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Neuromuscular Blocking Agents and Neuromuscular Dysfunction Acquired in Critical Illness: A Systematic Review and Meta-Analysis

Price, David R. MD1,3; Mikkelsen, Mark E. MD, MSCE2,3; Umscheid, Craig A. MD, MSCE1,3; Armstrong, Ehrin J. MD, MSc4,5

doi: 10.1097/CCM.0000000000001839
Review Article
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Objective: The relationship between neuromuscular blocking agents and neuromuscular dysfunction acquired in critical illness remains unclear. We examined the association between neuromuscular blocking agents and ICU-acquired weakness, critical illness polyneuropathy, and critical illness myopathy.

Data Sources: PubMed, EMBASE, Web of Science, Cochrane Central Register of Controlled Trials, Cumulative Index of Nursing and Allied Health Literature, and bibliographies of included studies were searched from database inception until September 24, 2015.

Study Selection: Randomized controlled trials and prospective observational studies examining the association between neuromuscular blocking agents and ICU-acquired weakness, critical illness polyneuropathy, or critical illness myopathy.

Data Extraction: One author screened titles/abstracts. Two authors independently reviewed full text and extracted data from included studies. Meta-analysis was performed using the DerSimonian-Laird random effects model (OpenMetaAnalyst 10.10 for OS.X). We assessed reporting bias with funnel plots and heterogeneity with the I2 statistic.

Data Synthesis: Of 2,170 titles/abstracts screened, 99 full texts were selected for review, yielding one randomized controlled trial and 18 prospective observational studies, for a total of 2,254 patients. The randomized controlled trial did not show an association between neuromuscular blocking agents and neuromuscular dysfunction acquired in critical illness (odds ratio, 1.21; 95% CI, 0.67–2.19), but pooled data from all included studies suggested a modest association (odds ratio, 1.25; 95% CI, 1.06–1.48; I2 = 16%). Funnel plots suggested reporting bias, and sensitivity analyses showed a disproportionate contribution from critical illness polyneuropathy/critical illness myopathy and severe sepsis/septic shock studies.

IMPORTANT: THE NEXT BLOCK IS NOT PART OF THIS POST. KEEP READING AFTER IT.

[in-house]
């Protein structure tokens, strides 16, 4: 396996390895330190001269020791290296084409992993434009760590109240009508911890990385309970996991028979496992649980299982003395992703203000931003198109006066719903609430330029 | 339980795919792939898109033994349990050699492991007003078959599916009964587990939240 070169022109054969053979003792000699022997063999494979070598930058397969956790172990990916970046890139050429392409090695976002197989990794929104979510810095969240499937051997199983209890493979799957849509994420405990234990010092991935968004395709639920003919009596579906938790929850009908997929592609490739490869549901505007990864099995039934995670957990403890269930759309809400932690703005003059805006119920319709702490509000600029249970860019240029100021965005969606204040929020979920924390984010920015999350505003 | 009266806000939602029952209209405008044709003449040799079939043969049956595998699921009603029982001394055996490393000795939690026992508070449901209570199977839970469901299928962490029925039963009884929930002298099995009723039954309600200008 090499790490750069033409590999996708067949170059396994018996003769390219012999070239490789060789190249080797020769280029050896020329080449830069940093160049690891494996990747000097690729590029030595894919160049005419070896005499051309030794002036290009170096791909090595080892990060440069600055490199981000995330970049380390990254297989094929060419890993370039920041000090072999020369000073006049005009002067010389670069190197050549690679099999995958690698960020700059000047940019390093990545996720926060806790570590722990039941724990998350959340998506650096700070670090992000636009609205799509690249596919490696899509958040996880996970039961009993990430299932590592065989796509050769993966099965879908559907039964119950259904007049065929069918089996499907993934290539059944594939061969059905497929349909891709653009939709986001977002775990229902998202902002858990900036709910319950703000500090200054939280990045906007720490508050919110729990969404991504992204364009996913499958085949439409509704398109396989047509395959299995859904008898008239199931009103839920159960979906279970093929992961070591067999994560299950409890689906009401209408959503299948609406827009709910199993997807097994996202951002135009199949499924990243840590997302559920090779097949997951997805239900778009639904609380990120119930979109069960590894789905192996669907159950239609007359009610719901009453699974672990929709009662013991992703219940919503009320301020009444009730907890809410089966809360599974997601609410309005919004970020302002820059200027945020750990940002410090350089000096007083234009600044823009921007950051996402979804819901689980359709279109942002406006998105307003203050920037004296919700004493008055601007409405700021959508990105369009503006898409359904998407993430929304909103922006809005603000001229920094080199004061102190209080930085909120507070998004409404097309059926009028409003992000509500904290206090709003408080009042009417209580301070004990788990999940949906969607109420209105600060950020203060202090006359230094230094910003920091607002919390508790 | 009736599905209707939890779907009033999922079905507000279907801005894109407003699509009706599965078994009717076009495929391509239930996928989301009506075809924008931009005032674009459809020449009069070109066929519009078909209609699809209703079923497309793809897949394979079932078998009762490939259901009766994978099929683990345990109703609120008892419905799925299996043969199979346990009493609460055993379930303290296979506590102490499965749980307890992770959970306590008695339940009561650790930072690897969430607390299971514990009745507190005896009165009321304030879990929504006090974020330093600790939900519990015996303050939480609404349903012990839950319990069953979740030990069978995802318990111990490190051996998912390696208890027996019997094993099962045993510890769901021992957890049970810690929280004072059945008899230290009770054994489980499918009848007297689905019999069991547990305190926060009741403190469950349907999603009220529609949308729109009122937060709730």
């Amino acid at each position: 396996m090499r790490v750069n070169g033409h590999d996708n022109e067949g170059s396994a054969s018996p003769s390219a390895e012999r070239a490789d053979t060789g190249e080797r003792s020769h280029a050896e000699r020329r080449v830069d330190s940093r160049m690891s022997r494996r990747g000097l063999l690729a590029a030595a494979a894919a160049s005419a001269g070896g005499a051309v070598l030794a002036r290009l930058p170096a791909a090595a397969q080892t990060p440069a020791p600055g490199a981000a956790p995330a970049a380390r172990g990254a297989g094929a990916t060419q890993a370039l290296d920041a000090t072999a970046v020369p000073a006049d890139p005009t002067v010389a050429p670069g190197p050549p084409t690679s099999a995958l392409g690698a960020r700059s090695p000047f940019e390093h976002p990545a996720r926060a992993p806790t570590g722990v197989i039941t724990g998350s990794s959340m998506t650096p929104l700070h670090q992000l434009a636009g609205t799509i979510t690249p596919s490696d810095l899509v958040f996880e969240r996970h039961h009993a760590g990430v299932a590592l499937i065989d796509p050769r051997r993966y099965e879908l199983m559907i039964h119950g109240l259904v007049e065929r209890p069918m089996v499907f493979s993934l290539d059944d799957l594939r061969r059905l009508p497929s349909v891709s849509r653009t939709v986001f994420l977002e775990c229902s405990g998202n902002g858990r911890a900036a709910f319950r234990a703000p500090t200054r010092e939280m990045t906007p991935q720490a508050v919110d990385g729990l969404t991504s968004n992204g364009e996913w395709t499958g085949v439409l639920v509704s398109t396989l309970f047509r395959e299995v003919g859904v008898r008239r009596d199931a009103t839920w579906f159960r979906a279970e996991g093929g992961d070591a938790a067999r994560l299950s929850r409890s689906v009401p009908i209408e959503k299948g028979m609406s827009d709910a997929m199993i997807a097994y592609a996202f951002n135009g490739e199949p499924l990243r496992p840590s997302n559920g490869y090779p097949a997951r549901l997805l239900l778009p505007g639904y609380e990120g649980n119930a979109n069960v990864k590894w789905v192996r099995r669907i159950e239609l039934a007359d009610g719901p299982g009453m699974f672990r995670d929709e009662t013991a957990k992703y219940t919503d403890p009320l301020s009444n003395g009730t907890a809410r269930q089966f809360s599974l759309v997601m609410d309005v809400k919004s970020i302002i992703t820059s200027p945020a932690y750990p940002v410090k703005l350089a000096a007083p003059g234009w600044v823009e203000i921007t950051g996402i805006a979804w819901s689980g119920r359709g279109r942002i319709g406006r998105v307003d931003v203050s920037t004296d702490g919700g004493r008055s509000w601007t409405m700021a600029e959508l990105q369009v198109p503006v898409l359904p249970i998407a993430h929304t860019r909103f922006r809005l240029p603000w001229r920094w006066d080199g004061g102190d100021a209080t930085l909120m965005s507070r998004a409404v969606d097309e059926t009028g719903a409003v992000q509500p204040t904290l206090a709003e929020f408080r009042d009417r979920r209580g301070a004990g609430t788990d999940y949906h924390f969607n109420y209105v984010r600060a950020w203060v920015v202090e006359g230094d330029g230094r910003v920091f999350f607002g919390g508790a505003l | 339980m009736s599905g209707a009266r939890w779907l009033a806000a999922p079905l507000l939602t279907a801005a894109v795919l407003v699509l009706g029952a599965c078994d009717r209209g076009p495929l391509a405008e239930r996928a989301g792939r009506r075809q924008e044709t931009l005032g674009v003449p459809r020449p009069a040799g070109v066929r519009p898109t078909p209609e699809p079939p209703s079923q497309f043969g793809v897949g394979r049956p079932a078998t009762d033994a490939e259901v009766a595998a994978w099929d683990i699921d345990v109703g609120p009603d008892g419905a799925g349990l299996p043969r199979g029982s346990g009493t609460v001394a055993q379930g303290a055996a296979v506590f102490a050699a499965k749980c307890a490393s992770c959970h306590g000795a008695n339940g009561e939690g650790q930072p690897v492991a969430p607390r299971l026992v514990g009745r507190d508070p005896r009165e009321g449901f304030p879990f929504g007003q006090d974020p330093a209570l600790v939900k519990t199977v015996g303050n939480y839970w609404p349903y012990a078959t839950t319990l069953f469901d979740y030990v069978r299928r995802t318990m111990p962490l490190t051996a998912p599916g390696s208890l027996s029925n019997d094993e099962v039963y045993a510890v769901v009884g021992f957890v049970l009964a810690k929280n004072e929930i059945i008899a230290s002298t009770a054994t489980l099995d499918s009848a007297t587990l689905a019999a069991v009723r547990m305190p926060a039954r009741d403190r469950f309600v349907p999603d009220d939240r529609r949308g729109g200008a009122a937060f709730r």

Conclusions: This meta-analysis suggests a modest association between neuromuscular blocking agents and neuromuscular dysfunction acquired in critical illness; limitations include studies with a high risk of bias and a disproportionate contribution from studies examining patients for critical illness polyneuropathy/critical illness myopathy and those with severe sepsis/septic shock.

1Division of General Internal Medicine, Hospital of the University of Pennsylvania, Philadelphia, PA.

2Division of Pulmonary, Critical Care and Sleep Medicine, Hospital of the University of Pennsylvania, Philadelphia, PA.

3Department of Medicine, Hospital of the University of Pennsylvania, Philadelphia, PA.

4Division of Cardiology, University of Colorado, Denver, CO.

5Department of Medicine, University of Colorado, Denver, CO.

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Dr. Armstrong received funding from Medtronic. The remaining authors have disclosed that they do not have any potential conflicts of interest.

For information regarding this article, E-mail: drp9007@nyp.org

Copyright © 2016 by the Society of Critical Care Medicine and Wolters Kluwer Health, Inc. All Rights Reserved.